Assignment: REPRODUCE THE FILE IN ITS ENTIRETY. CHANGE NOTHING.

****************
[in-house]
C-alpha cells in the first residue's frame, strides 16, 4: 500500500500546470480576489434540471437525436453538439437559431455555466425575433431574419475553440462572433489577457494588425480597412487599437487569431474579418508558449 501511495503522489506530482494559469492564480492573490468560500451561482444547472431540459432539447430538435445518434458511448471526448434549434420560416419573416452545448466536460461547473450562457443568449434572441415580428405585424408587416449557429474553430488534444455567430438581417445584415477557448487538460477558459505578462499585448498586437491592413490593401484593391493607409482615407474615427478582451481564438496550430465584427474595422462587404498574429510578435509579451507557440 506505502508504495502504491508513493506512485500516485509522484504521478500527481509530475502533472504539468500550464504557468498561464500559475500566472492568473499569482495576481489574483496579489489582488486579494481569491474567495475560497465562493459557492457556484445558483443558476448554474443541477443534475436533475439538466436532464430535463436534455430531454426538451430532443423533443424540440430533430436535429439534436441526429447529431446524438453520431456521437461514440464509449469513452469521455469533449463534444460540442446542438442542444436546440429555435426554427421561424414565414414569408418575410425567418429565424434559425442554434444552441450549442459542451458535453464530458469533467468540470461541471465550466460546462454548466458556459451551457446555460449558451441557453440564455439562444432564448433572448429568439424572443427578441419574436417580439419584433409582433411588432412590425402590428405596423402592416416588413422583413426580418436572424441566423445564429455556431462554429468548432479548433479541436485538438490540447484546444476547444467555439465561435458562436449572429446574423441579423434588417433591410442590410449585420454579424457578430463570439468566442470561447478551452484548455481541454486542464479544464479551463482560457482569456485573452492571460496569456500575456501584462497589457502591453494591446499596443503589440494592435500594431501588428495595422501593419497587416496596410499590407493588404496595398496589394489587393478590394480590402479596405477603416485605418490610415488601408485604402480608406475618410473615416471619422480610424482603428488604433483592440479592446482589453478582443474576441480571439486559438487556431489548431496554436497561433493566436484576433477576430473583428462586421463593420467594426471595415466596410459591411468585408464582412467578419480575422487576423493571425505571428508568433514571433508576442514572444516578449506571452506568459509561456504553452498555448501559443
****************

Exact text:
[in-house]
C-alpha cells in the first residue's frame, strides 16, 4: 500500500500546470480576489434540471437525436453538439437559431455555466425575433431574419475553440462572433489577457494588425480597412487599437487569431474579418508558449 501511495503522489506530482494559469492564480492573490468560500451561482444547472431540459432539447430538435445518434458511448471526448434549434420560416419573416452545448466536460461547473450562457443568449434572441415580428405585424408587416449557429474553430488534444455567430438581417445584415477557448487538460477558459505578462499585448498586437491592413490593401484593391493607409482615407474615427478582451481564438496550430465584427474595422462587404498574429510578435509579451507557440 506505502508504495502504491508513493506512485500516485509522484504521478500527481509530475502533472504539468500550464504557468498561464500559475500566472492568473499569482495576481489574483496579489489582488486579494481569491474567495475560497465562493459557492457556484445558483443558476448554474443541477443534475436533475439538466436532464430535463436534455430531454426538451430532443423533443424540440430533430436535429439534436441526429447529431446524438453520431456521437461514440464509449469513452469521455469533449463534444460540442446542438442542444436546440429555435426554427421561424414565414414569408418575410425567418429565424434559425442554434444552441450549442459542451458535453464530458469533467468540470461541471465550466460546462454548466458556459451551457446555460449558451441557453440564455439562444432564448433572448429568439424572443427578441419574436417580439419584433409582433411588432412590425402590428405596423402592416416588413422583413426580418436572424441566423445564429455556431462554429468548432479548433479541436485538438490540447484546444476547444467555439465561435458562436449572429446574423441579423434588417433591410442590410449585420454579424457578430463570439468566442470561447478551452484548455481541454486542464479544464479551463482560457482569456485573452492571460496569456500575456501584462497589457502591453494591446499596443503589440494592435500594431501588428495595422501593419497587416496596410499590407493588404496595398496589394489587393478590394480590402479596405477603416485605418490610415488601408485604402480608406475618410473615416471619422480610424482603428488604433483592440479592446482589453478582443474576441480571439486559438487556431489548431496554436497561433493566436484576433477576430473583428462586421463593420467594426471595415466596410459591411468585408464582412467578419480575422487576423493571425505571428508568433514571433508576442514572444516578449506571452506568459509561456504553452498555448501559443